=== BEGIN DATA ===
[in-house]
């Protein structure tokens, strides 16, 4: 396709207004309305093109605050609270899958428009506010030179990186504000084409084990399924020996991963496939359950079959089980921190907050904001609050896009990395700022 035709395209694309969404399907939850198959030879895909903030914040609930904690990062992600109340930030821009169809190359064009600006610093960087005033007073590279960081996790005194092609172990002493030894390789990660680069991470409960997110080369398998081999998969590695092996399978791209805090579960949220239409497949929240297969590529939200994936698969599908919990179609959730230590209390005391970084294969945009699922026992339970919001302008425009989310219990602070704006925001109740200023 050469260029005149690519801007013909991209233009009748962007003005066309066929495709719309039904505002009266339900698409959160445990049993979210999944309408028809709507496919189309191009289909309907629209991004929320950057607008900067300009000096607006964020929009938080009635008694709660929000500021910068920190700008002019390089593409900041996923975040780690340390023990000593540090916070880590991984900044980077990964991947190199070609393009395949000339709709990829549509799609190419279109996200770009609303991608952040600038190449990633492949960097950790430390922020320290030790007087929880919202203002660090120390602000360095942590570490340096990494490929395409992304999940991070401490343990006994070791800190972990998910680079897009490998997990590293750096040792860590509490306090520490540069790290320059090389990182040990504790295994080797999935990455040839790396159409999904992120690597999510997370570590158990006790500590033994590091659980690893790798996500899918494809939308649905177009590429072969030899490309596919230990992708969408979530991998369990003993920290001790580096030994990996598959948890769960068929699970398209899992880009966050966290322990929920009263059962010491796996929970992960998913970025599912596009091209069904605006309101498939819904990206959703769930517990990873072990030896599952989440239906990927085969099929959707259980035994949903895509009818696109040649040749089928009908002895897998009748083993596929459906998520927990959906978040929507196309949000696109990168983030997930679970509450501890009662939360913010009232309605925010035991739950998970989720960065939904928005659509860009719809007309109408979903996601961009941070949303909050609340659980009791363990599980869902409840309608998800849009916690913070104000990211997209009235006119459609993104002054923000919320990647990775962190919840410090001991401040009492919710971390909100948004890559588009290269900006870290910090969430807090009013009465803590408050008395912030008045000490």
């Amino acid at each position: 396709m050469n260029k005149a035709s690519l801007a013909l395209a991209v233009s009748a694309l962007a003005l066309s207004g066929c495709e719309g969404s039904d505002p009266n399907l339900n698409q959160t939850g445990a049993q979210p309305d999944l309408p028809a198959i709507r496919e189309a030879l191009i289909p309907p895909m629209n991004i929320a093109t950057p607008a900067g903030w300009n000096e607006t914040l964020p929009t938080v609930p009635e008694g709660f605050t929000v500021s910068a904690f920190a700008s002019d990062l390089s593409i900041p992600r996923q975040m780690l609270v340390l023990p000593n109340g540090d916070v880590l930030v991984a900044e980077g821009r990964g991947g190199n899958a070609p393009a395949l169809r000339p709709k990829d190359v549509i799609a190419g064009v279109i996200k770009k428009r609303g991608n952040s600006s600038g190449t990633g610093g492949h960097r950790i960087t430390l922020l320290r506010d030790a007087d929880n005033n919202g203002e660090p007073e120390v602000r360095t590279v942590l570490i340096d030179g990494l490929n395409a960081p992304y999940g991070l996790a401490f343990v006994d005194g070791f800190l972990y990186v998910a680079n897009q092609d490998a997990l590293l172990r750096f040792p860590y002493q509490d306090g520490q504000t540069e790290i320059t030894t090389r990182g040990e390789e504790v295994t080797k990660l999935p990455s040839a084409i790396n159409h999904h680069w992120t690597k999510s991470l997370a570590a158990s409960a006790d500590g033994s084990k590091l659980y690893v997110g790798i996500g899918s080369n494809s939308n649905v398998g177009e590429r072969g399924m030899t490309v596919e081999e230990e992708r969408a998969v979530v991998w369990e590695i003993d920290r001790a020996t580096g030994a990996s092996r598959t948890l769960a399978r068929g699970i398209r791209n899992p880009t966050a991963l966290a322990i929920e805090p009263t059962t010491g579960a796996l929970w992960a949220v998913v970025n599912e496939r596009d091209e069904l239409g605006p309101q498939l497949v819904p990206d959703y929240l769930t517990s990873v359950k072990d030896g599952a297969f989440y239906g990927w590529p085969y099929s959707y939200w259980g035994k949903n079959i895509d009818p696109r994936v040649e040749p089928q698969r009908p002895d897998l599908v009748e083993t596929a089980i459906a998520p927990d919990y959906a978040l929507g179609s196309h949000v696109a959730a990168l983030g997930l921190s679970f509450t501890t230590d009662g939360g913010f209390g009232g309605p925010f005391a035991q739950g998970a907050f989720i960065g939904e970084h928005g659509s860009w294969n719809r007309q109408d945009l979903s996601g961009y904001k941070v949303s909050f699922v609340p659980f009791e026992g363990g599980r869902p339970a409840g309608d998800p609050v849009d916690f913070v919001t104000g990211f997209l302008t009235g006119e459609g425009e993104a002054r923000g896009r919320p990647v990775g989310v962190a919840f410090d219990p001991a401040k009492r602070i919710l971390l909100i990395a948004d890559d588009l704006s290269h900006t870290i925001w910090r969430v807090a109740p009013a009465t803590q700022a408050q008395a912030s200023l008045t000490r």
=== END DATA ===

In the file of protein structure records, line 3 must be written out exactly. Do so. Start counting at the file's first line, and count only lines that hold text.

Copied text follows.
């Amino acid at each position: 396709m050469n260029k005149a035709s690519l801007a013909l395209a991209v233009s009748a694309l962007a003005l066309s207004g066929c495709e719309g969404s039904d505002p009266n399907l339900n698409q959160t939850g445990a049993q979210p309305d999944l309408p028809a198959i709507r496919e189309a030879l191009i289909p309907p895909m629209n991004i929320a093109t950057p607008a900067g903030w300009n000096e607006t914040l964020p929009t938080v609930p009635e008694g709660f605050t929000v500021s910068a904690f920190a700008s002019d990062l390089s593409i900041p992600r996923q975040m780690l609270v340390l023990p000593n109340g540090d916070v880590l930030v991984a900044e980077g821009r990964g991947g190199n899958a070609p393009a395949l169809r000339p709709k990829d190359v549509i799609a190419g064009v279109i996200k770009k428009r609303g991608n952040s600006s600038g190449t990633g610093g492949h960097r950790i960087t430390l922020l320290r506010d030790a007087d929880n005033n919202g203002e660090p007073e120390v602000r360095t590279v942590l570490i340096d030179g990494l490929n395409a960081p992304y999940g991070l996790a401490f343990v006994d005194g070791f800190l972990y990186v998910a680079n897009q092609d490998a997990l590293l172990r750096f040792p860590y002493q509490d306090g520490q504000t540069e790290i320059t030894t090389r990182g040990e390789e504790v295994t080797k990660l999935p990455s040839a084409i790396n159409h999904h680069w992120t690597k999510s991470l997370a570590a158990s409960a006790d500590g033994s084990k590091l659980y690893v997110g790798i996500g899918s080369n494809s939308n649905v398998g177009e590429r072969g399924m030899t490309v596919e081999e230990e992708r969408a998969v979530v991998w369990e590695i003993d920290r001790a020996t580096g030994a990996s092996r598959t948890l769960a399978r068929g699970i398209r791209n899992p880009t966050a991963l966290a322990i929920e805090p009263t059962t010491g579960a796996l929970w992960a949220v998913v970025n599912e496939r596009d091209e069904l239409g605006p309101q498939l497949v819904p990206d959703y929240l769930t517990s990873v359950k072990d030896g599952a297969f989440y239906g990927w590529p085969y099929s959707y939200w259980g035994k949903n079959i895509d009818p696109r994936v040649e040749p089928q698969r009908p002895d897998l599908v009748e083993t596929a089980i459906a998520p927990d919990y959906a978040l929507g179609s196309h949000v696109a959730a990168l983030g997930l921190s679970f509450t501890t230590d009662g939360g913010f209390g009232g309605p925010f005391a035991q739950g998970a907050f989720i960065g939904e970084h928005g659509s860009w294969n719809r007309q109408d945009l979903s996601g961009y904001k941070v949303s909050f699922v609340p659980f009791e026992g363990g599980r869902p339970a409840g309608d998800p609050v849009d916690f913070v919001t104000g990211f997209l302008t009235g006119e459609g425009e993104a002054r923000g896009r919320p990647v990775g989310v962190a919840f410090d219990p001991a401040k009492r602070i919710l971390l909100i990395a948004d890559d588009l704006s290269h900006t870290i925001w910090r969430v807090a109740p009013a009465t803590q700022a408050q008395a912030s200023l008045t000490r």